HELP (not) WANTED: Court Clerk; No experience or ethics needed

 

Daniel and his nephew

Here we are, in the middling-end of August, looking again at the shenanigans in the case of Daniel Holtzclaw. By now, nothing should surprise us, and yet it still manages to. The latest is the failure of the court clerk to file Holtzclaw’s Motion and Amendment when it was ‘tendered for filing’” leading to – you guessed it – another boon for the state.

Jump in the wayback machine and travel to our shaded picnic spot underneath the OCCA oopsie tree. Our first stop is June 25, 2018, when the Holtzclaw defense team tendered their Motion as well as their Amendment, for filing. They sent it. The clerk of court received it. And that’s as far as it went. The clerk never actually filed either document. This little oopsie wound up giving the State another 40 calendar days in which to respond. How, you ask? Their clock didn’t start until the Motion and Amendment had been filed. This didn’t happen until the judge ordered the clerk to file it, which finally happened on August 3, 2018. My, what a lucky break for the state!

There have been other oopsiedoodles as well, which I began tweeting about as soon as I saw them. There was the mysterious movement of 4 sealed envelopes between the court and the DA. The movement was mysterious because it was improperly recorded by the clerk. The defense did not even know what was in the envelopes at the time, making the failure to record it even more curious. Let us not forget the State;s request for more time that was filed, un-filed, and then corrected to note that it should have been filed elsewhere. Remarkably, some 18 days later the docket shows, you guess it, a request by the state for more time. Spoiler alert – in case you don’t follow dockets and rulings, the request was granted.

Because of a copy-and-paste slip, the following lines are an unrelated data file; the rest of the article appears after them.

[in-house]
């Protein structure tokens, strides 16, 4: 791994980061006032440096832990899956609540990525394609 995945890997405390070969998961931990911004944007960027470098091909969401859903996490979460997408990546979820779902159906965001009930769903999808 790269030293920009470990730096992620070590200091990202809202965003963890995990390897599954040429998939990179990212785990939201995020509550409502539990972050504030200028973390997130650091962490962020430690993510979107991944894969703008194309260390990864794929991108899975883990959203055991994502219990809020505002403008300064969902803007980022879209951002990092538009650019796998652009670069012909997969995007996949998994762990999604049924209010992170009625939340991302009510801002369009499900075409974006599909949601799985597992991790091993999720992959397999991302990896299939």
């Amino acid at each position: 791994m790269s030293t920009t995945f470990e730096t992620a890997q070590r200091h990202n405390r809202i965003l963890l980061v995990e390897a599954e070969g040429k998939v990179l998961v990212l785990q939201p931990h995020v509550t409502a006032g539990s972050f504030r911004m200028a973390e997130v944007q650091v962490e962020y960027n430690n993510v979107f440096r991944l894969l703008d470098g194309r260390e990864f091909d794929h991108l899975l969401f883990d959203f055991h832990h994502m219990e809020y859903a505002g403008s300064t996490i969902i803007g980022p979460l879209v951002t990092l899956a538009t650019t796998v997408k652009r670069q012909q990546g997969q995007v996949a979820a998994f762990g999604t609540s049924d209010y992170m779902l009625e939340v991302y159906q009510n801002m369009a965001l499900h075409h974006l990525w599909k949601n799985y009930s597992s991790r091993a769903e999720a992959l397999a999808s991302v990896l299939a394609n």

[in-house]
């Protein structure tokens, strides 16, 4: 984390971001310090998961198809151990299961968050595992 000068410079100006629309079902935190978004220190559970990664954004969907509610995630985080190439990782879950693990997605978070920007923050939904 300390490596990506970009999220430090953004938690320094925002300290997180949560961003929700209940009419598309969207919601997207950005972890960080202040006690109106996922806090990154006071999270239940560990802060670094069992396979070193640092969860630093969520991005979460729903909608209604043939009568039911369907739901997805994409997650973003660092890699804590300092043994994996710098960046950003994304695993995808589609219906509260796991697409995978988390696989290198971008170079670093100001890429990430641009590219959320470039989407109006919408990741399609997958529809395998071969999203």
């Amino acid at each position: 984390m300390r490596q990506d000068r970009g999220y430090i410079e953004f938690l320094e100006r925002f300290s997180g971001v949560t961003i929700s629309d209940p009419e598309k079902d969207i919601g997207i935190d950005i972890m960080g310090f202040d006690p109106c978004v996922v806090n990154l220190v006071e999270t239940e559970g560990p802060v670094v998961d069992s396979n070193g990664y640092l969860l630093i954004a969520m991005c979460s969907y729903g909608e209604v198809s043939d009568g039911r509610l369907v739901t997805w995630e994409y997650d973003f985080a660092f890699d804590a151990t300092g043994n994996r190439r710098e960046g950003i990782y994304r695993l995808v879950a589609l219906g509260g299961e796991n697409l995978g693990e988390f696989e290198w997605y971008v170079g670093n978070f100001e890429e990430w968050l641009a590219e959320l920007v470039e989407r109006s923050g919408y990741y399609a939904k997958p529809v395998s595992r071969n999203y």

There’s also corrections regarding things under seal, from exhibits to trial transcripts. Again, these occurred before the defense knew the full scope and content of the secret hearings held in June 2017. We have struggled valiantly to make our readers aware of the differences between an in camera hearing and an ex parte hearing, but the Court insists on pretending there is no difference. So calling them secret hearings is the easiest way. Regardless, the fact that they took place outside of even the defense was another oopsie, and another score 1 for the State.

hopedespair

If you are starting to see a disturbing pattern here, you aren’t alone. These are just oopsies from the time of the secret hearings until now, about 14 months. Prior oopsies may or may not have occurred, but the only ones we can prove are the ones we called out publicly to begin with. A reasonable person would question how many were missed prior to this.

James Lockard, defense attorney for Daniel Holtzclaw tries to be proactive in the event that they have an error. No sneaky corrections slid into the docket there. Instead, his attempts to correct his error was denied, and ruled as moot. At least he owned it, though, and didn’t wait for the public to point it out before trying to correct it. Sadly, it seems the State cannot say the same.

Outside of the court clerk oopsies, there is the obvious disparities in the amounts of time the court has allowed the defense to submit filings versus the amount of time the courts have allowed the State to respond. Keeping in mind that the State has vast resources not available to the defense, it seems a bit ridiculous to allow them far and above the times allotted. But that’s a different article altogether. Suffice it to say the State has doubled, tripled, and quadrupled down on their stance. Since only time will tell in this case, the State has a vested interest in making that time drag out as long as possible.

If you have any questions about this case, you may contact me here.

4 comments

  1. Grace:

    Are you aware that Daniel visited Chardian Hill’s house outside of his shift and sent her FB messages; why do u think he went to her house?

    Like

  2. I can’t speak for the Holtzclaw family as to that, but perhaps one of them will chime in. I do know he followed the advice of his attorney, and having the defendant testify is almost always a gamble that defense attorneys advise against

    Like

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